Luminescents On Stamps
By Victor Bove
U.S. stamps have various styles of luminescents, and Scott minor varieties are
often distinguished by the specific luminescent methods used. This information,
extracted from a BIA May 2000 article, identifies the different luminescent
methods used on U.S. stamps, and ways in which those methods can be identified.
Overall Tagging (OV) is a general name that includes any stamps that are
completely tagged by coating the stamps surface with tag after the stamp has
been printed. This includes the earlier types I, II, IIa, and III, as well as
later stamps that are completely tagged after printing by any of the current
Overall Tagging is produced by applying the tag over a stamp's printed image. The
selvedge of OV tagged stamps may be either tagged or untagged, depending upon
the width of the tagging roller or blanket. This more descriptive term was
needed to differentiate prephosphored papers (uncoated paper (UP) and Coated
Paper (CP)), from overall tagging types.

Overall, Uncoated Paper, and Coated Paper tagged stamps appear at first glance to
look the same under ultraviolet (UV) light, but they can be distinguished from one an other.
Separating UP from CP stamps is discussed along with their definitions under
Prephosphorous Paper (PP) tagging.
You need a few items to differentiate between OV and PP tagged stamps. The most
important item is a good ultraviolet lamp with ample power. RayTech products are
excellent. A lamp with sufficient power will cost a minimum of about $135.00 (as
of January, 2000). You'l l also need a soft vinyl eraser, an 8- to 10-power
magnifying glass and a large low-powered magnifying glass.
I use two lamps - a RayTech LS 7 and a Versalume by RayTech (or Scott Micro
battery powered portable when I am on the road). Any other cheap portable lamps
have proven to be a disappointment to me. Cheap lamps fail to filter out much of
the spurious white light that the UV bulb produce along with the short wave UV
light. This white light can mask weak tagging and also makes it impossible to
separate OV from PP tagging, particularly if the paper fluoresces brightly.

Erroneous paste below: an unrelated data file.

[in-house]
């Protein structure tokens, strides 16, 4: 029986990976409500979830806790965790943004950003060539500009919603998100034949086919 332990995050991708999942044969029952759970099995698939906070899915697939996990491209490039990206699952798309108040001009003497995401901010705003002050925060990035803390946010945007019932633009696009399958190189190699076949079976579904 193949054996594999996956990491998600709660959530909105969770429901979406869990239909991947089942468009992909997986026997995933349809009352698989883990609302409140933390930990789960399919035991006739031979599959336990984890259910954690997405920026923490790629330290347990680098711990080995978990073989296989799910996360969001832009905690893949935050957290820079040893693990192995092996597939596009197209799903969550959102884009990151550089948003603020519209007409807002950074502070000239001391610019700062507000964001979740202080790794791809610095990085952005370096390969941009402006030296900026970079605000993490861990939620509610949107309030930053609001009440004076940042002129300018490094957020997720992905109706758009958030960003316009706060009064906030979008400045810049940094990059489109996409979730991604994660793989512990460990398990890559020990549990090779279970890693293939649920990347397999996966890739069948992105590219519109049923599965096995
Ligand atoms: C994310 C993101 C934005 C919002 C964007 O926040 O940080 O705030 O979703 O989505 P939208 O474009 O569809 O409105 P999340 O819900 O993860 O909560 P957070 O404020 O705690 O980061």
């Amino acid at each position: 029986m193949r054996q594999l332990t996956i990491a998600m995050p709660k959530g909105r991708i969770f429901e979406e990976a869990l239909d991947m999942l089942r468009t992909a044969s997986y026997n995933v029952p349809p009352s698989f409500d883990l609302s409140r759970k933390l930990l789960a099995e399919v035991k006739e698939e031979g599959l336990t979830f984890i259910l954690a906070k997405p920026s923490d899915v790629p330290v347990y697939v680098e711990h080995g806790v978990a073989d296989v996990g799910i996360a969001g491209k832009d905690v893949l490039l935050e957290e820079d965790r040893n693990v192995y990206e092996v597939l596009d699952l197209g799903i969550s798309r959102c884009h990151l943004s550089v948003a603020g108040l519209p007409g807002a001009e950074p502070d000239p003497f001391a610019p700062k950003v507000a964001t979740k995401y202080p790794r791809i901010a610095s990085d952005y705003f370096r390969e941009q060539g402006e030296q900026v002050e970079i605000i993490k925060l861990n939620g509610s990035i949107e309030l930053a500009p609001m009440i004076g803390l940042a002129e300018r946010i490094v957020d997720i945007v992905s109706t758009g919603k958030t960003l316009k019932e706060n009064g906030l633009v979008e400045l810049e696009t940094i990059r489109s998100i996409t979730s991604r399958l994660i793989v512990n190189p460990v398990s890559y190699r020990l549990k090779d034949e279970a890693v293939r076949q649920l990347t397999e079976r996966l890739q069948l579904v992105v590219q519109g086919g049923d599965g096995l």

An example of OV tagging is Scott #1854 11 Partridge. Examples of uncoated
paper (UP) tagging are Scott #2184 29 Warren and #2186 35 Chavez. Examples of
coated paper (CP) tagging are Scott #2933 32 Hershey and Scott #2185 29
OV and CP stamps can most easily be distinguished by rubbing the stamps' tagged
surfaces a few times with your fingers, using medium pressure. OV tagged stamps
always leave a heavy residue of tagging on your fingers, which is easy to see
under UV light. CP stamps transfer very little or no luminescent material to
your fingers. This is a definitive method for separating CP, and OV stamps
without damaging them. UP tagging transfers some material, but a much smaller
amount than OV. The rougher surface of the UP (compared to CP) causes the extra
tag transfer. The mottled tagging of UP is very distinctive. UP stamps can be
distinguished from OV mottled tagging and CP by this feature alone.
It is very helpful to identify and set aside reference copies of these three
tagging methods, for studying their characteristics and identifying other
issues. I recommend using Scott #2933 for CP, #2940 for grainy CP, #2186 for UP,
and #1854 for OV.
Dull tagged OV and CP copies on fluorescent bright paper are the most difficult
to differentiate. Remember the tagged stamps with any selvage that is not tagged
cannot be CP tagging. CP stamps will always have completely tagged selvages.